however, this designation of the member for Beaver River disappeared with the
advent of the Bloc and the decision not to treat it as a party. Currently the
nine NDP members in the House are afforded no such appropriate nomenclature in
the seating plan of this Parliament.
The weight of almost all the
evidence in both law and convention therefore comes down in support of our
claim to be recognized in this House as the party that we clearly are. The only
precedent that breaks the pattern is the treatment of the Bloc in the last
At this point I do not wish to open
the question of whether a party that forms between elections as a result of
defections from existing parties should enjoy the same status as a party of
members who sought election under their party banner. I do not want to enter
into that debate.
We ask first that the seating arrangements be adjusted to seat us as a
party with proper precedence given to our leader as a leader and as a Privy
Councillor, and that the published seating plan identify us as New Democrats,
as is already the case in Hansard.
We ask that we be treated as an opposition party during question period
where at present we are recognized only very rarely, systematically denied
supplementaries and always relegated to the last question.
We ask that we get the number of questions due to a party of nine
members, that our leader be recognized after the leader of the Reform Party,
that we be allowed supplementaries, and that we not always be relegated to the
Finally, we ask that in general we be treated as a party under the
Standing Orders and that you work with our caucus officers in the customary
ways to facilitate the operations of the House. My party colleagues and I are
asking only that we not be discriminated against simply because we did not meet
an arbitrary threshold of dubious relevance that has not even customarily been
applied by previous Speakers to procedures in the House, against which there is
ample parliamentary precedent for alternative approaches.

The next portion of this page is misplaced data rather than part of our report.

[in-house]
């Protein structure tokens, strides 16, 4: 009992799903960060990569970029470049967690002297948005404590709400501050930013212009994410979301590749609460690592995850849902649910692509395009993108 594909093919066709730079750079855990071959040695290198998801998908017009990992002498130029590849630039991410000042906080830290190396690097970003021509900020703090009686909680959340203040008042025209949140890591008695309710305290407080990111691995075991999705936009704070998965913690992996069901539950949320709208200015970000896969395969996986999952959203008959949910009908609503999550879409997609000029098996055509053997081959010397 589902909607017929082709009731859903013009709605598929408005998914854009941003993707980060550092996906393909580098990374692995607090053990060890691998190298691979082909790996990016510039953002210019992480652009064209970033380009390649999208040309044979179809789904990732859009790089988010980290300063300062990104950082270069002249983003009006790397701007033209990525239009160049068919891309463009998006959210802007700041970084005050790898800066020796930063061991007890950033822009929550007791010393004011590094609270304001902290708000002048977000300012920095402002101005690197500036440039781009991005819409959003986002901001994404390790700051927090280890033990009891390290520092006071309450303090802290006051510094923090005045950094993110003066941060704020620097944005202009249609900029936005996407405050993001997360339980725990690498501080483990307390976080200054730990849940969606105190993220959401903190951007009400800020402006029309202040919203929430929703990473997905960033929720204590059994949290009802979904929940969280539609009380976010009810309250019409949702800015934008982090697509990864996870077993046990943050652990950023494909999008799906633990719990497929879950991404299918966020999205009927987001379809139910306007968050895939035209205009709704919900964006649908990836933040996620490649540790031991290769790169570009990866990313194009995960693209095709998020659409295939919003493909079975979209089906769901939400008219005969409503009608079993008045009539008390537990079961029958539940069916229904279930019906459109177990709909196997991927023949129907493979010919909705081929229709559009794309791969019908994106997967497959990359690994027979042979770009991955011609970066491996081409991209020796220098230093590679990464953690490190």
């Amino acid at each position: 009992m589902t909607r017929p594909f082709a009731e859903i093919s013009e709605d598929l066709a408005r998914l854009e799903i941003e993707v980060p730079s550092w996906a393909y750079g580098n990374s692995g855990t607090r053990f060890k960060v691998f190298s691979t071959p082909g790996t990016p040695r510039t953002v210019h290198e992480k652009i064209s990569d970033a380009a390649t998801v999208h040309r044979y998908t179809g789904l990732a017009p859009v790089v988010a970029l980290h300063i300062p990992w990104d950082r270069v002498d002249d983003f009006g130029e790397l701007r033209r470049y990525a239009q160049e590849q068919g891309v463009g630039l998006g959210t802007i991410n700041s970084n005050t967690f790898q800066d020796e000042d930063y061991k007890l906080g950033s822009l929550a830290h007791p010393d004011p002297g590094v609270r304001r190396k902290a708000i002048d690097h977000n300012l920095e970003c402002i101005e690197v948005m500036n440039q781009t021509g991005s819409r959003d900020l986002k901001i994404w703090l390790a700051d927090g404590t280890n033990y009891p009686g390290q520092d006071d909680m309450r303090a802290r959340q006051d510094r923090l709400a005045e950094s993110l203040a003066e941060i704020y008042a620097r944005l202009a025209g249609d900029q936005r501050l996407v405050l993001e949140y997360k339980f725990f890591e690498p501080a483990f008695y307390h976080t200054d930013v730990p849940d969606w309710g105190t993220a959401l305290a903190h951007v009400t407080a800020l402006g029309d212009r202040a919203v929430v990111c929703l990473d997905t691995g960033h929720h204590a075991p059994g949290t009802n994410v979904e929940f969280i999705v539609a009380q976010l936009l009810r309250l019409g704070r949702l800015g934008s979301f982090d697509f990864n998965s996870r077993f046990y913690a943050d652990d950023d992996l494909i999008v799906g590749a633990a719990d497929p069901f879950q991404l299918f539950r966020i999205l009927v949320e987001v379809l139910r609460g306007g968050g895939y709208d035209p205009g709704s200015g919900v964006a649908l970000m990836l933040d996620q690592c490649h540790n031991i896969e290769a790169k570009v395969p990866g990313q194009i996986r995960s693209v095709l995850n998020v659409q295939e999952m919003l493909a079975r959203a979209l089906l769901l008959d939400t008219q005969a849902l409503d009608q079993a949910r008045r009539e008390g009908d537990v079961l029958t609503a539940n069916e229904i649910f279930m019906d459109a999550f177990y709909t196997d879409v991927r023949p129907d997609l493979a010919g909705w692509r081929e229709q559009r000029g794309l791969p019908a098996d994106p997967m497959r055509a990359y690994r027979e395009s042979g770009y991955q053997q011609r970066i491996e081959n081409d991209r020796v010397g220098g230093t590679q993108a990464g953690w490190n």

on the Speaker's Ruling
coverage of the ruling suggested that the Speaker had "dismissed "our
point of order. My own reading was not so drastic. For instance, where the
Speaker felt he had autonomy, on the seating plan, he recognised our party and
agreed to amend the seating arrangements and have a new seating plan published
when the House returned in September. He also quoted from Speaker Jerome's
ruling on the need for the House to show generosity to minorities.
he did not assume the activist role of some previous Speakers' in protecting
the rights of minorities, preferring to see his role more as the passive
servant of the House. He argued that Speakers had never acted
-unilaterally" without the expressed will of the House, could not himself
recognise us as a party under the Standing Orders, and invited us to solve what
her characterised as a political question in negotiation with the other
Speaker's defence of such a passive role was not entirely convincing. He did
not address the issue of whether the Parliament of Canada Act provided any
legal authority for depriving small parties of status under the Standing
Orders. Serious arguments calling the conventional interpretation of the law
into question were left hanging.
address the precedents raised but did so in a way that did not confront the
central issues. He argued, for instance, that in the 1966 precedent where
Speaker Lamoureux ruled on the question of which parties were entitled to make